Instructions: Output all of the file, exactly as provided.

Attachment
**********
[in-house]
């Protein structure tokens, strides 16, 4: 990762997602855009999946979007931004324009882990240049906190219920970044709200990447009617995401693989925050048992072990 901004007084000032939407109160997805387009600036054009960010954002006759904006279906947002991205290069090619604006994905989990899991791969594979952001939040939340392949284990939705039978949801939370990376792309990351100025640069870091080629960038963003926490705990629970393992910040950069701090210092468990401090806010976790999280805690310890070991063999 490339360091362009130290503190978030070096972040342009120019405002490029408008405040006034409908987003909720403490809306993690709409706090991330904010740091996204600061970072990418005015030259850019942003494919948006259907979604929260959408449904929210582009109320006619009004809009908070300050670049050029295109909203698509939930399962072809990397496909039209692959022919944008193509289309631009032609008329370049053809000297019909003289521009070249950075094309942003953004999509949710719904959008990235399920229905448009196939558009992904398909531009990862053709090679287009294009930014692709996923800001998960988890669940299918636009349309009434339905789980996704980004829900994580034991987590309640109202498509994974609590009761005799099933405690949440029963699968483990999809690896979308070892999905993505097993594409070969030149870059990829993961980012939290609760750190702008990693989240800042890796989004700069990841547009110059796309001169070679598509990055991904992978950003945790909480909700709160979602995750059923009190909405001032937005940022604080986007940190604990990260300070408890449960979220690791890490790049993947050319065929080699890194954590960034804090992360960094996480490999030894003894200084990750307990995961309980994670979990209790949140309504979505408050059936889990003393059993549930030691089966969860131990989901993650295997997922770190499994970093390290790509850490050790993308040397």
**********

[in-house]
């Protein structure tokens, strides 16, 4: 990762997602855009999946979007931004324009882990240049906190219920970044709200990447009617995401693989925050048992072990 901004007084000032939407109160997805387009600036054009960010954002006759904006279906947002991205290069090619604006994905989990899991791969594979952001939040939340392949284990939705039978949801939370990376792309990351100025640069870091080629960038963003926490705990629970393992910040950069701090210092468990401090806010976790999280805690310890070991063999 490339360091362009130290503190978030070096972040342009120019405002490029408008405040006034409908987003909720403490809306993690709409706090991330904010740091996204600061970072990418005015030259850019942003494919948006259907979604929260959408449904929210582009109320006619009004809009908070300050670049050029295109909203698509939930399962072809990397496909039209692959022919944008193509289309631009032609008329370049053809000297019909003289521009070249950075094309942003953004999509949710719904959008990235399920229905448009196939558009992904398909531009990862053709090679287009294009930014692709996923800001998960988890669940299918636009349309009434339905789980996704980004829900994580034991987590309640109202498509994974609590009761005799099933405690949440029963699968483990999809690896979308070892999905993505097993594409070969030149870059990829993961980012939290609760750190702008990693989240800042890796989004700069990841547009110059796309001169070679598509990055991904992978950003945790909480909700709160979602995750059923009190909405001032937005940022604080986007940190604990990260300070408890449960979220690791890490790049993947050319065929080699890194954590960034804090992360960094996480490999030894003894200084990750307990995961309980994670979990209790949140309504979505408050059936889990003393059993549930030691089966969860131990989901993650295997997922770190499994970093390290790509850490050790993308040397």